Now that staying productive is forcing the working world to adopt a new approach with the emergence of coronavirus COVID-19, organisations of all size are adjusting to “Business As Unusual”. Traditional office workers are suddenly facing the prospect of working from home, and their employers are in a predicament to facilitate it. The challenges in securely managing systems and data have suddenly increased ten-fold, leaving managers and employees alike scrambling to adapt.
For me, it comes down to assessing four key areas. These include external cybersecurity, internal cybersecurity, capacity, and governance.
External Cybersecurity: Now that your workforce essentially becomes a remote workforce, you must be sure your perimeter defences are resilient and adequately secured. Undertaking Vulnerability Assessments and Penetration Tests against your perimeter defences is crucial in securing the sudden surge of data traversing a typically insecure network, accessed from “insecure” home and remote locations. Cybercriminals know this, and your infrastructure suddenly becomes an attractive target for DDOS attacks and other disruptions. With an increase in remote connections, secure connectivity is a must-have. Be on the lookout for an increase in scams and phishing emails seeking to exploit your remote workforce!
Oh yes. Even if you are cloud-based, take external cybersecurity very seriously because now, more than ever, it just has to work. And be secure!
Bonus Points: If your remote access doesn’t currently use Multi-Factor Authentication, this is a must going forward.
Internal Cybersecurity: This can be rather complex, but start with what is accessible remotely. If only used for system administrators, you must be able to control what is available when connected from afar. Network segmentation, access control roles, privileged access management, and all kinds of security must be applied to ensure people have access to what they need, but not access to what they don’t. Also, with the office unoccupied by all but the essential staff, ensure your facilities are secure along with the systems they house.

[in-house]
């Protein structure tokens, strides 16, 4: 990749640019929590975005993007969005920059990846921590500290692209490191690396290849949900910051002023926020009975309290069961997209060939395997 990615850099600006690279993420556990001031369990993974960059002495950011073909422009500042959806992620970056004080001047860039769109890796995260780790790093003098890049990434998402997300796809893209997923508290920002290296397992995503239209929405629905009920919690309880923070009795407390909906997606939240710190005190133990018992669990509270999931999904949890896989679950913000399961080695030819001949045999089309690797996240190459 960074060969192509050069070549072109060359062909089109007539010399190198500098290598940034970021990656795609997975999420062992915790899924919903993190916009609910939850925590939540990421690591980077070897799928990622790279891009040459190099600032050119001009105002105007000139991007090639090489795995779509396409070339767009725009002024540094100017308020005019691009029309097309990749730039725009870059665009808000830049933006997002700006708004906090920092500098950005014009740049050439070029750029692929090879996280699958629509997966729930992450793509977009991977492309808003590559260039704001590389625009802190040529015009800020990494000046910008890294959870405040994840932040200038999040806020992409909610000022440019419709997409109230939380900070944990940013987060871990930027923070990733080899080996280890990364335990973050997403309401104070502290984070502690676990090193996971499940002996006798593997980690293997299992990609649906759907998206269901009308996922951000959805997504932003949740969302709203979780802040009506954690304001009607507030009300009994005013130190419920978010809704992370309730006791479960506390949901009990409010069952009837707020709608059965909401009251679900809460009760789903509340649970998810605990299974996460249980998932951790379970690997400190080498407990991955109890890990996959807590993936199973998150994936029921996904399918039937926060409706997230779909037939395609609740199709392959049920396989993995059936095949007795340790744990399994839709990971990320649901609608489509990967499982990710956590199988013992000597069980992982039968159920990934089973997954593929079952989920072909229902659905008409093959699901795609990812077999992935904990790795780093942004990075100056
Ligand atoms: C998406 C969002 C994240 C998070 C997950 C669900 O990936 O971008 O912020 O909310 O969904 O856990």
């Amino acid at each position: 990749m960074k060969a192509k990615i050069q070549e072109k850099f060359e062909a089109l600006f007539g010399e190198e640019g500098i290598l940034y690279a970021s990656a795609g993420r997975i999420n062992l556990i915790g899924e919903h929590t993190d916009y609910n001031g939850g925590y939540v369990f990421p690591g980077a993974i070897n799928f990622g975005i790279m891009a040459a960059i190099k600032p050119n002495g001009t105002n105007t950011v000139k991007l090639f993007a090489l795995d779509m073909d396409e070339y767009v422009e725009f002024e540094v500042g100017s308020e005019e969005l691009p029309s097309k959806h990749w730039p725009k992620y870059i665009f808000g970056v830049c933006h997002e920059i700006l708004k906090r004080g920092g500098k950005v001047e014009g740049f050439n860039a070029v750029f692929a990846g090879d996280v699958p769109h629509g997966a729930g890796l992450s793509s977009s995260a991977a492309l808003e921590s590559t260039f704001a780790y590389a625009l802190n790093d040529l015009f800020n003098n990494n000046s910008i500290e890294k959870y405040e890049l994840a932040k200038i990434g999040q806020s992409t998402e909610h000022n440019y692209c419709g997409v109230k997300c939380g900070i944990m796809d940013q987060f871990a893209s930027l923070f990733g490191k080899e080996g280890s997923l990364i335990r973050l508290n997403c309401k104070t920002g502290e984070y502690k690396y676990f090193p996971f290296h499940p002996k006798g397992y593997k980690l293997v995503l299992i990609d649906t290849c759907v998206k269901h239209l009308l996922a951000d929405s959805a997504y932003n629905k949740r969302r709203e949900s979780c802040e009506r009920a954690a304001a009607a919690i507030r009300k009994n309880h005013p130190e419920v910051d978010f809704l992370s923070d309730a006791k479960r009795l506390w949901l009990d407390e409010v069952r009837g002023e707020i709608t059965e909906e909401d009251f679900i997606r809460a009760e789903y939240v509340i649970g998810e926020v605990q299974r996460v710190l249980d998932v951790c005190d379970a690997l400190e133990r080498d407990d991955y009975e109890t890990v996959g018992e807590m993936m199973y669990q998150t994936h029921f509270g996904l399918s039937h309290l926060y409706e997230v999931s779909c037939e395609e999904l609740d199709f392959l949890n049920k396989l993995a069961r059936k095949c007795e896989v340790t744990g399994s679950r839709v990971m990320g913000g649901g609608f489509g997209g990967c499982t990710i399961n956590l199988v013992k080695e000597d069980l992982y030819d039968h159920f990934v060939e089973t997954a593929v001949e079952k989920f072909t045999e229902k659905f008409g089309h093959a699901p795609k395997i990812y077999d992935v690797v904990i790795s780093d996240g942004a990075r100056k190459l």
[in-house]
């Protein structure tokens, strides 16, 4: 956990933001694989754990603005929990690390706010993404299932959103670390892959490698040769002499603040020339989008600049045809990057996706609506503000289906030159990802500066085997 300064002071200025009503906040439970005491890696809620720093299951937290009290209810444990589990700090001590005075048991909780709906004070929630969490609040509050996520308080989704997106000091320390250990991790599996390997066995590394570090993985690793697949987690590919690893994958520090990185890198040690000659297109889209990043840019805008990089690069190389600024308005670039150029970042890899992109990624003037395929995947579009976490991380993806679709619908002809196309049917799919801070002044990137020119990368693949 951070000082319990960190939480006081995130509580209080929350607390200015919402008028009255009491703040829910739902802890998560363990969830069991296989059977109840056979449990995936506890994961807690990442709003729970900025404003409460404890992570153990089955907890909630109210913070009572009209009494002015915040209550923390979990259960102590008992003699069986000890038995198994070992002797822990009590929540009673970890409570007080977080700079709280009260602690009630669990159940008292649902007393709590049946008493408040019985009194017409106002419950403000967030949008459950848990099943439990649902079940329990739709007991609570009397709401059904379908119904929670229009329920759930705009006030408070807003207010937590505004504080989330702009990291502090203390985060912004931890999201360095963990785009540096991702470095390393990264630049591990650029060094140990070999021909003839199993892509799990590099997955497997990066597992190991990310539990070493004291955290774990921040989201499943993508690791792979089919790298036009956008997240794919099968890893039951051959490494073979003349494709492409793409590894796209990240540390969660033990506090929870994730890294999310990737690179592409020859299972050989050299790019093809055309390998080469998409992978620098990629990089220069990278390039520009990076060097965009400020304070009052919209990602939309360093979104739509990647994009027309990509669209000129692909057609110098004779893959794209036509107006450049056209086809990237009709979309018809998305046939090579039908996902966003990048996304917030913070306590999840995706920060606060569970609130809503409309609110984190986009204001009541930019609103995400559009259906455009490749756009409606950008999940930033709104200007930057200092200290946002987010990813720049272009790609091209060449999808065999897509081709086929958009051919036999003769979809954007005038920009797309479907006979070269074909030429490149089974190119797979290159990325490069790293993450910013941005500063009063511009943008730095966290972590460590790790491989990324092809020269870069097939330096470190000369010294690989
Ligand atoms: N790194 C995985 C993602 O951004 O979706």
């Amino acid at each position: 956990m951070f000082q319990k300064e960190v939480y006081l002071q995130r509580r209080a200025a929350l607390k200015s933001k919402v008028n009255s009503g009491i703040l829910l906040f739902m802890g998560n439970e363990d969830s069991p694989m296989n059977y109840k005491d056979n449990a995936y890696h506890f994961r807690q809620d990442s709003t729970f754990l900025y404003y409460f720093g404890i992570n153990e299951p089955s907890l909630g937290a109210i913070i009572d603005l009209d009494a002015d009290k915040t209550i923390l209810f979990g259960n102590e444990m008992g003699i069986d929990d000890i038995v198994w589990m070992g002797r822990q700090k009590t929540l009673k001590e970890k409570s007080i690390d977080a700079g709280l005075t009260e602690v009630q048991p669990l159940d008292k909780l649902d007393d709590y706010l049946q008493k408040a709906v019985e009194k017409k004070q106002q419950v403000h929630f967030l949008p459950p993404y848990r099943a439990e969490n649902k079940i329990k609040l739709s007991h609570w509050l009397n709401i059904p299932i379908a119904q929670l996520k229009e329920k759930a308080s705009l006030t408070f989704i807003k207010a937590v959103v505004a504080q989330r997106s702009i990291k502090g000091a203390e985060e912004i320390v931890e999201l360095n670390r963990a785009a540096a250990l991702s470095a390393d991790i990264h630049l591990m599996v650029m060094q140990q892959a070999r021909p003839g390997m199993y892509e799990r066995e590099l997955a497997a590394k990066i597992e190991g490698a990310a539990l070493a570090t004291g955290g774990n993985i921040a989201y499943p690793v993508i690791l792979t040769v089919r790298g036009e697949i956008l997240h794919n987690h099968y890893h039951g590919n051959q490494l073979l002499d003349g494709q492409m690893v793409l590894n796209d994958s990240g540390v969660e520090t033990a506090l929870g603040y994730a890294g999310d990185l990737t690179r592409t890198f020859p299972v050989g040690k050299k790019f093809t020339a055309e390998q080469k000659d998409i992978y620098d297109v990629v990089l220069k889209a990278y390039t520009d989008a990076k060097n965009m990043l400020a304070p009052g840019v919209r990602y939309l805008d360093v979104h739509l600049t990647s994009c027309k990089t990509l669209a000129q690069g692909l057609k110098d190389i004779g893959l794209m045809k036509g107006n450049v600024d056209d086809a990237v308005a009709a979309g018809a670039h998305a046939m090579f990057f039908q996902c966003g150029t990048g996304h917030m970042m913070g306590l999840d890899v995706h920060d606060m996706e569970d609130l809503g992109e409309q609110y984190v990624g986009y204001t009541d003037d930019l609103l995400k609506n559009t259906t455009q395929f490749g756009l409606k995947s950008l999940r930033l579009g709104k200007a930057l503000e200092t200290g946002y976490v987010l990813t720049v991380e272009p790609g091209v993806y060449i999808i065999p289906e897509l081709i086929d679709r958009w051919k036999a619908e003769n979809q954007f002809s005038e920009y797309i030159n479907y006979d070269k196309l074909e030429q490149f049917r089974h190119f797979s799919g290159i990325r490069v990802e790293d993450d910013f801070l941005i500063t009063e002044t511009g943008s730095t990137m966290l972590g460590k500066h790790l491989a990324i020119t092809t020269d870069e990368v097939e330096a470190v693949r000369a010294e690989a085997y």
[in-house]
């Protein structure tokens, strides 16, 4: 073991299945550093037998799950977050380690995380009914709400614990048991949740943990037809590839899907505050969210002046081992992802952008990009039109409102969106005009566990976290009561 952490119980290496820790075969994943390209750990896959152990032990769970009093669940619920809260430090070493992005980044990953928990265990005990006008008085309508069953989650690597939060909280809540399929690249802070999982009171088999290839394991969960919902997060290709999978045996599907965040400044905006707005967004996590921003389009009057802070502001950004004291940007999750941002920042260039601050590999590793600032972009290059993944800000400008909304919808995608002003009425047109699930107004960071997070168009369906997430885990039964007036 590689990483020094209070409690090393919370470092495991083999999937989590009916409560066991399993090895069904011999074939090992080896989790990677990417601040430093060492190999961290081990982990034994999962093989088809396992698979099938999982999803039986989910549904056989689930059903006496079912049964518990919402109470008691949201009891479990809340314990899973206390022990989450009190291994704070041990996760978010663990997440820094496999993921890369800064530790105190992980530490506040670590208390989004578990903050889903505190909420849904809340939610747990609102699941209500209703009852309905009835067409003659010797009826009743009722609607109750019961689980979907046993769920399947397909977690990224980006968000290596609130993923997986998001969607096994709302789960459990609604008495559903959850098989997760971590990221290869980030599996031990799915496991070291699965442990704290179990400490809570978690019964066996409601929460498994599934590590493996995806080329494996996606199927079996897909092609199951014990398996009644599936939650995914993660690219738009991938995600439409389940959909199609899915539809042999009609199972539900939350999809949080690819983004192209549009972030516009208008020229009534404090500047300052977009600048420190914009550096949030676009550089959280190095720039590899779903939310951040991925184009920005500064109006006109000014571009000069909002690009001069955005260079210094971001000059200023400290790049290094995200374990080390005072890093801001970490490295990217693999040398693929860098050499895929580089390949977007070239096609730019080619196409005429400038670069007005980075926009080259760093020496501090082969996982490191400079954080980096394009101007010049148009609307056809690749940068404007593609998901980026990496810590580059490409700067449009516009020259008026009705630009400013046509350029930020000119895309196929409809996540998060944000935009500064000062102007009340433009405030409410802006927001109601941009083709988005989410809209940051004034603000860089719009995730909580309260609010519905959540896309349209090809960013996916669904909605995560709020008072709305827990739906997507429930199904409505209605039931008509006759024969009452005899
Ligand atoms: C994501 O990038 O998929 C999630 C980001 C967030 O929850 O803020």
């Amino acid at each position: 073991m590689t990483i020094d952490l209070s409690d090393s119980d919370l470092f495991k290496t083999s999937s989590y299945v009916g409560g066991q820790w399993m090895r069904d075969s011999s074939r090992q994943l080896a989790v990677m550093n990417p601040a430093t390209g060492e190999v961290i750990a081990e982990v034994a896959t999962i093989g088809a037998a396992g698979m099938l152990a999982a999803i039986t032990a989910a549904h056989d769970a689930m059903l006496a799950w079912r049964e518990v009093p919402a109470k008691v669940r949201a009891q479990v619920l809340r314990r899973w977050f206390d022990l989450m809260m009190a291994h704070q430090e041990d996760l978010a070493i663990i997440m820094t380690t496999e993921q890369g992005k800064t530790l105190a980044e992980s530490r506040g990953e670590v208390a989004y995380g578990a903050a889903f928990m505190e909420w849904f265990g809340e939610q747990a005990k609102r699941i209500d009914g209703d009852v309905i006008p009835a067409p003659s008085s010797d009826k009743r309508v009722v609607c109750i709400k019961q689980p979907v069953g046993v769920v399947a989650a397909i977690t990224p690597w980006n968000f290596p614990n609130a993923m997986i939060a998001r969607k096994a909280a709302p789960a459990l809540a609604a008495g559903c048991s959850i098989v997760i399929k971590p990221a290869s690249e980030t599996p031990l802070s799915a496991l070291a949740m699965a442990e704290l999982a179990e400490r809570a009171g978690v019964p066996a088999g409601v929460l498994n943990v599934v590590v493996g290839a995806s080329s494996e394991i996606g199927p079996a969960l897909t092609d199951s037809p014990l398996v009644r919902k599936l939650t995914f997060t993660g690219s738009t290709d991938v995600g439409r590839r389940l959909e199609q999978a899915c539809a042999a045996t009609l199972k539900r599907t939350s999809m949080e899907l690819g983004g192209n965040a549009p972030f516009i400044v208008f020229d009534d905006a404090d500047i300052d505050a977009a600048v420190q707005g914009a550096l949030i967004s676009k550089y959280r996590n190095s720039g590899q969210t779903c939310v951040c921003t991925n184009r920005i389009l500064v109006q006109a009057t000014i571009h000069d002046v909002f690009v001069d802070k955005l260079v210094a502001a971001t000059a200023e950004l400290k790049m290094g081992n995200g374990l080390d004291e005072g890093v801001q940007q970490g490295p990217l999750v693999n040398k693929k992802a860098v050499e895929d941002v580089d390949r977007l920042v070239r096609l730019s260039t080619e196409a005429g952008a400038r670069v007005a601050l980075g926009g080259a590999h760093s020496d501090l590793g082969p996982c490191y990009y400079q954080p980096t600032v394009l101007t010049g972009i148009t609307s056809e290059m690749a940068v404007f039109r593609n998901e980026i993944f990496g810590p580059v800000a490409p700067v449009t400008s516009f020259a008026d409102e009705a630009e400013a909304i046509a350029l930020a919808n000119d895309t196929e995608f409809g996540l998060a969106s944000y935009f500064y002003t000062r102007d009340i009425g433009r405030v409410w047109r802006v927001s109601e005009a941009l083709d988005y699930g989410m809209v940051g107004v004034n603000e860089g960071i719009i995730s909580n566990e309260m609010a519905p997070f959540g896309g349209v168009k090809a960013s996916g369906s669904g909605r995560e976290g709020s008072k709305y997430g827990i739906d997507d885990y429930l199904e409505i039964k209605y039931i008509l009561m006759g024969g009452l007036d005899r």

Now that you have secured your network inside and out, what is next?
Capacity: If you usually don’t have a lot of people working from home, you need to be sure your systems can handle the load. Are your links big enough? Is the infrastructure capable of handling the increase in connections and traffic and do you have enough remote access licenses to allow everyone simultaneous connectivity? Do the internal links and systems have the ability to handle a sudden surge in remote access? It’s time to make sure you have enough horsepower to manage the rush, and you must also consider this could be for an extended time and not just short-term pain.
Finally, with all of the technology in order, you need to make sure it’s managed correctly.
Governance: Do you have policies and procedures in place that covers remote access and work? Is there a minimum set of standards for what users can and can’t do and from where? What is the policy on accessing sensitive customer or corporate intellectual property from a “non-work” location? With significant penalties at stake for mishandling private data or potential losses arising from industrial espionage, the safe and secure access and use of data is paramount.